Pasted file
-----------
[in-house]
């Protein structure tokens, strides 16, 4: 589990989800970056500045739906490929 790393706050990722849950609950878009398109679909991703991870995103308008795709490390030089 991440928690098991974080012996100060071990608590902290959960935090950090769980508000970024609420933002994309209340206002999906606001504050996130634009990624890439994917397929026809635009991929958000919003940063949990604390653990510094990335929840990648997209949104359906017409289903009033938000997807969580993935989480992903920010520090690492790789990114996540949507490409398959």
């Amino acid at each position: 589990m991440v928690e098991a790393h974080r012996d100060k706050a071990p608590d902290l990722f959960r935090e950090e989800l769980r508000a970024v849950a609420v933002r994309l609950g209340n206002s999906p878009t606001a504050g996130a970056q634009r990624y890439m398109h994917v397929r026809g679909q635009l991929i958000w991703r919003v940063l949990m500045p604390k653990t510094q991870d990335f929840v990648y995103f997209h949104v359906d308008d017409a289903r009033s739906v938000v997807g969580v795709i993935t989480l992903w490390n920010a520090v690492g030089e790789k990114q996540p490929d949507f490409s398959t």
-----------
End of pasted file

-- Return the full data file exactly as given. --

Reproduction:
[in-house]
């Protein structure tokens, strides 16, 4: 589990989800970056500045739906490929 790393706050990722849950609950878009398109679909991703991870995103308008795709490390030089 991440928690098991974080012996100060071990608590902290959960935090950090769980508000970024609420933002994309209340206002999906606001504050996130634009990624890439994917397929026809635009991929958000919003940063949990604390653990510094990335929840990648997209949104359906017409289903009033938000997807969580993935989480992903920010520090690492790789990114996540949507490409398959």
């Amino acid at each position: 589990m991440v928690e098991a790393h974080r012996d100060k706050a071990p608590d902290l990722f959960r935090e950090e989800l769980r508000a970024v849950a609420v933002r994309l609950g209340n206002s999906p878009t606001a504050g996130a970056q634009r990624y890439m398109h994917v397929r026809g679909q635009l991929i958000w991703r919003v940063l949990m500045p604390k653990t510094q991870d990335f929840v990648y995103f997209h949104v359906d308008d017409a289903r009033s739906v938000v997807g969580v795709i993935t989480l992903w490390n920010a520090v690492g030089e790789k990114q996540p490929d949507f490409s398959t």